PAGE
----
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Apr 2014

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When interpreting a voice-over script, I always need to take into consideration any direction I am given.  Before uttering a word, I scan the script for direction details.

For example, a client might simply write “happy, upbeat”, or “with a smile”, or “testimonial style”.  These are all very easy to fulfill.  I welcome the opportunity to interpret the direction to the best of my ability.

Sometimes, I am given no direction at all, but am simply forwarded a script.  I quite love that.  I am given the freedom to decipher it myself.  I always look at the advertiser, take into consideration the product, how the script is written – the words and punctuation used, and anything else that might give a signal as to the point of the commercial or video. While one could potentially perceive a script several ways (occasionally I will give 2 or 3 very diverse choices), I tend to simply give it my best interpretation.

However, occasionally direction is quite elaborate.  Example…

The audience are golfers (from 15 – 65) women and men. For the artistic direction – express the right emotions while reading the texts and keep the timing (30 secs);  For the Introduction part, use a friendly tone; For the Problem part, use a concerned tone; For the Solution part, use a higher tone (maybe more amusing and happy); Special Requests – Keep the timing as written in the sample script.

HAHAHA!! WOW!  I am far more apprehensive to voice a script offering a lot of seemingly helpful information, than none at all. The pressure to get the direction correct, remembering the changing instructions while I’m invested in reading the script, is actually a big distraction!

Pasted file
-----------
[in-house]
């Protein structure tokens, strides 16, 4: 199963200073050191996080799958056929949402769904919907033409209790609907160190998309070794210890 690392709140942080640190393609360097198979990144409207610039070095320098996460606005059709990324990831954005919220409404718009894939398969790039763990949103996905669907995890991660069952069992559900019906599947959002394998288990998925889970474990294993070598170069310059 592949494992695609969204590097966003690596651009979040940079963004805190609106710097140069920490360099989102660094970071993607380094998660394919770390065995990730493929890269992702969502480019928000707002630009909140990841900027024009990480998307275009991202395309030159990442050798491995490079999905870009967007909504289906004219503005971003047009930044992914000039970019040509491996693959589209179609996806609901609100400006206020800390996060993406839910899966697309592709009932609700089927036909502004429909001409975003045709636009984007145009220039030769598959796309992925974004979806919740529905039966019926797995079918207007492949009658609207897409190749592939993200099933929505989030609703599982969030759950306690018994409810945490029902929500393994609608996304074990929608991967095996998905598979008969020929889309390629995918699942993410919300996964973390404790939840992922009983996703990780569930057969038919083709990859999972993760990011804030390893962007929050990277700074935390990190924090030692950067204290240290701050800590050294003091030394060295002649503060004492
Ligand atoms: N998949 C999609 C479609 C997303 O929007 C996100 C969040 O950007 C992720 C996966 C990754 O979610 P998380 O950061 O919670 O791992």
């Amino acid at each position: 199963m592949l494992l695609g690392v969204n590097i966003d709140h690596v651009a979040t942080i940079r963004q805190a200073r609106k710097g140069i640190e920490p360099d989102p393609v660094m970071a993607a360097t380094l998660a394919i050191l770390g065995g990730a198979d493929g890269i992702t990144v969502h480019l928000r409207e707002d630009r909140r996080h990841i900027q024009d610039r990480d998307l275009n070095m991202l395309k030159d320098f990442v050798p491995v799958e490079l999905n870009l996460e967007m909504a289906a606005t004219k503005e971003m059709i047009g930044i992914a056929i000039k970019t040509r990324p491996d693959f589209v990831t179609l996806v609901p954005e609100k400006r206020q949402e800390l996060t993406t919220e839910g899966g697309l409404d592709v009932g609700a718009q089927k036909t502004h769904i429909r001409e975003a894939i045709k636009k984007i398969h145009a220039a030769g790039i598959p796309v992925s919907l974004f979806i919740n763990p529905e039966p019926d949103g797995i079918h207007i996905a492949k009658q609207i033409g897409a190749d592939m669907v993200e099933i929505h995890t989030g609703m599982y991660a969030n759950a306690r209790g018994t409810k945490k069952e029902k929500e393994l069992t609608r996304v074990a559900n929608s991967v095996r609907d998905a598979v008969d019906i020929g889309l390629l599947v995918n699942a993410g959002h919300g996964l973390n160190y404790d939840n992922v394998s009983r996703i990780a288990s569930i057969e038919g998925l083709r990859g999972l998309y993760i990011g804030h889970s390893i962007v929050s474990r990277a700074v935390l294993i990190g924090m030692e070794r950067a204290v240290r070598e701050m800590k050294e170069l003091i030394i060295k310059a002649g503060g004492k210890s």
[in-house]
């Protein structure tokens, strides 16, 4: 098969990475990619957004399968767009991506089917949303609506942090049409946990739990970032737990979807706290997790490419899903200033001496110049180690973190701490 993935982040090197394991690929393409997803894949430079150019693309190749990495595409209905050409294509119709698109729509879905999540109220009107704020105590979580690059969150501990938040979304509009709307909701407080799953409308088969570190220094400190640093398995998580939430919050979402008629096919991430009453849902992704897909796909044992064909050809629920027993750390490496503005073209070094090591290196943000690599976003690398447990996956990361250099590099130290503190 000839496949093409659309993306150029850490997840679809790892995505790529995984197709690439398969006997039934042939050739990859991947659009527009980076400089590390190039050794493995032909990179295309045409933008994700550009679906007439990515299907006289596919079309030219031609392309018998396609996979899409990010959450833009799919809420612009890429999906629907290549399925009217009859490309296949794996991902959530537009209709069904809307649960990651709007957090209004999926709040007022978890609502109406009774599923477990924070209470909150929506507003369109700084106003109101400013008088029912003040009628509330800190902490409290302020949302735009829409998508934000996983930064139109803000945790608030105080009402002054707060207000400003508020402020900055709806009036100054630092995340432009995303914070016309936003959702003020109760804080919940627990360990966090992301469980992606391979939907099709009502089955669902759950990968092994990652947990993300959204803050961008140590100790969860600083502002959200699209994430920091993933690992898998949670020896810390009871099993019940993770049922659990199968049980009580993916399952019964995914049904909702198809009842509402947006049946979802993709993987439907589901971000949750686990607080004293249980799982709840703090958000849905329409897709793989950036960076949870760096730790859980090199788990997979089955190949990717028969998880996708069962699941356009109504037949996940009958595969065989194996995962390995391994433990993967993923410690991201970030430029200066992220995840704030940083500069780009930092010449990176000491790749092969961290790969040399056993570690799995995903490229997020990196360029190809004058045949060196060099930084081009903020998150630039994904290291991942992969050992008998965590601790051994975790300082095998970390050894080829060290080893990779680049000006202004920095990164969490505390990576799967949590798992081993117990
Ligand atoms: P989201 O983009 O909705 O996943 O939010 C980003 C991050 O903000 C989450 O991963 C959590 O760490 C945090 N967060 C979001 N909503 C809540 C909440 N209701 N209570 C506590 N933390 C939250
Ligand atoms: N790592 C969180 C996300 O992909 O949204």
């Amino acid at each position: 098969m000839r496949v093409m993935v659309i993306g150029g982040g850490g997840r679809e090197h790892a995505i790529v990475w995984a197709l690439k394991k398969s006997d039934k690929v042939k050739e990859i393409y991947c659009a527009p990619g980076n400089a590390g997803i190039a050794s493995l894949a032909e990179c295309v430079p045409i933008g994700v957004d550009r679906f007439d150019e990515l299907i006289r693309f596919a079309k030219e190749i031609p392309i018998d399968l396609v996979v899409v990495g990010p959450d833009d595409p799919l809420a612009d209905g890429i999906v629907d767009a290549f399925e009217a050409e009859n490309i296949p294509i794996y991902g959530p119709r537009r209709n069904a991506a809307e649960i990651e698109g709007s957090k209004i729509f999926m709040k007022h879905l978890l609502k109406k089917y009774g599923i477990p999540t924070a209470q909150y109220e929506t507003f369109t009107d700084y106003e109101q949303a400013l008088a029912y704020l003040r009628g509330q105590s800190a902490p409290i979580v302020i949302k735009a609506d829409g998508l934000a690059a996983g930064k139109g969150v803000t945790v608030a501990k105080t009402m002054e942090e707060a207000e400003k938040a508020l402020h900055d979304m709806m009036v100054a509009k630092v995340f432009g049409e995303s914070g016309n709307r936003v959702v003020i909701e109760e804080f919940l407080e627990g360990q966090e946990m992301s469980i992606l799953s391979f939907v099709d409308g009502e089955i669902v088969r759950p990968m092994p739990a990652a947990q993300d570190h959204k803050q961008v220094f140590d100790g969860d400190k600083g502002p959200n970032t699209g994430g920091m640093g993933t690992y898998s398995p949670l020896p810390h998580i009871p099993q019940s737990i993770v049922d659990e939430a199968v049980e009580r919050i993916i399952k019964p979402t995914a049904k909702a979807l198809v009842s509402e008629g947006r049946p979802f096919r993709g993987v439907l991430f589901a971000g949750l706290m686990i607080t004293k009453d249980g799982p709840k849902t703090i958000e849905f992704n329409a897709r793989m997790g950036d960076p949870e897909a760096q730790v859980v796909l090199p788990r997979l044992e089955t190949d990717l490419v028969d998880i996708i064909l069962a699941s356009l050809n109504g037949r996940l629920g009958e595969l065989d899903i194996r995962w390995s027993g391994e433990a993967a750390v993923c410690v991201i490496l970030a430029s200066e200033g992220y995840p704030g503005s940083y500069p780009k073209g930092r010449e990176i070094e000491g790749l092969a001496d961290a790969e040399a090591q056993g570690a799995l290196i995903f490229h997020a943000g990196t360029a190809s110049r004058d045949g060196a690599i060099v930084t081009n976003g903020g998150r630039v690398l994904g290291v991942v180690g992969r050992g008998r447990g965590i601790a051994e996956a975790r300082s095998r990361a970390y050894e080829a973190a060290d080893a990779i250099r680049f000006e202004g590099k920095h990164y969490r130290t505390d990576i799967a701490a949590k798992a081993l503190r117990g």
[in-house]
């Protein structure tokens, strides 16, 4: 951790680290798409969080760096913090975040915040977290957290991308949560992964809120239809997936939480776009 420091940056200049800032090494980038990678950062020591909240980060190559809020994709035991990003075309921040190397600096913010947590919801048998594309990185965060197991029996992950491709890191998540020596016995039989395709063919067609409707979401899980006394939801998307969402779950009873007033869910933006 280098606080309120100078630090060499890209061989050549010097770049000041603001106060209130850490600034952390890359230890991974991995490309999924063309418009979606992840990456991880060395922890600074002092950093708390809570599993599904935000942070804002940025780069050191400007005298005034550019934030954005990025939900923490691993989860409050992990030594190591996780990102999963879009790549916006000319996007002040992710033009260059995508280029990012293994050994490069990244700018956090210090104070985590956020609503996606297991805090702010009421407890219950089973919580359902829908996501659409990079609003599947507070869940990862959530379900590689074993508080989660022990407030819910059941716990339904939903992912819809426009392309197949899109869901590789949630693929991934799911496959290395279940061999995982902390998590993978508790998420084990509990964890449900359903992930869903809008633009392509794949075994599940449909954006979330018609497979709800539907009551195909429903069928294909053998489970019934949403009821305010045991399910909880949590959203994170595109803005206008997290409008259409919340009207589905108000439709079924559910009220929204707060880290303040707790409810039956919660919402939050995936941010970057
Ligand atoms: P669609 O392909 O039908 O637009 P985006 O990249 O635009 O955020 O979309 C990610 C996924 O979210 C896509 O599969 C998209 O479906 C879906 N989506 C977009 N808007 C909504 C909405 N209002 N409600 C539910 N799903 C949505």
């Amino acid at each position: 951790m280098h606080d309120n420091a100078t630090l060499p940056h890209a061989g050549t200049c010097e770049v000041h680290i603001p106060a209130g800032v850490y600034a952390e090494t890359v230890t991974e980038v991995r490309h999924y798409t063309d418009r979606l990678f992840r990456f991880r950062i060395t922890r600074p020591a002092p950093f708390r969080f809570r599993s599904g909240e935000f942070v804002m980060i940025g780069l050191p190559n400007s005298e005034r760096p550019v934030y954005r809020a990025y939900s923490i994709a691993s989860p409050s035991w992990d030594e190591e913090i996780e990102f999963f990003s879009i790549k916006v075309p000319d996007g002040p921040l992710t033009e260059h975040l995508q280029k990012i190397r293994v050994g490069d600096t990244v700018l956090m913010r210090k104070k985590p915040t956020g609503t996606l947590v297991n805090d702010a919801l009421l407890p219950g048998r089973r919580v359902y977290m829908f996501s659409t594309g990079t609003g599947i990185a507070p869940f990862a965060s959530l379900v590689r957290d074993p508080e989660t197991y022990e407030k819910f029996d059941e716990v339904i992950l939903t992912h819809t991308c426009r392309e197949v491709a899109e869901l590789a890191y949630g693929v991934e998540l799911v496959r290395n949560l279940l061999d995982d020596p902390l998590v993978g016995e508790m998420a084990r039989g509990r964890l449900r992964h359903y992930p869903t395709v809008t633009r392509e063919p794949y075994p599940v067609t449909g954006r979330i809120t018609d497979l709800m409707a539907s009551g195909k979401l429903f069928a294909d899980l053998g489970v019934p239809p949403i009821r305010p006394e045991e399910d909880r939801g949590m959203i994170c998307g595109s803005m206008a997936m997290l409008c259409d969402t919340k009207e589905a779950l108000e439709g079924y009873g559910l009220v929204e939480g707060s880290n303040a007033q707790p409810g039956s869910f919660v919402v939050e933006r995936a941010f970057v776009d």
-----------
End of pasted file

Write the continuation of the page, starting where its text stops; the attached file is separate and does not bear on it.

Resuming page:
In a business all about words, sometimes you say it best, when you say nothing at all.

8 responses to “Best script direction!”

  1. Lisette van Raadshooven says:

    Good for you Tash. Voice overs are akin to acting and the interpretation in your field will make or break the message. Your innate ability is your success.

  2. Really enjoy reading about the research and thought you put into your work, Natasha. You are offering all of us a great education here. And so much of it is aligned with what I do. And … I’m a big fan of Alison Kraus! mj

  3. Linda Daley says:

    You’ve hit on an important point for all of us ‘creatives’: too much direction can be stifling. I’m finding your articles so interesting because you’re giving me a peek into an industry I know nothing about, yet sharing stories I can relate to. Kudos, Natasha!

  4. […] Brief direction – What voice type do you need? Who is the audience? What style of read? […]

  5. […] succinct script direction. It’s always nice to find a person who knows what they […]

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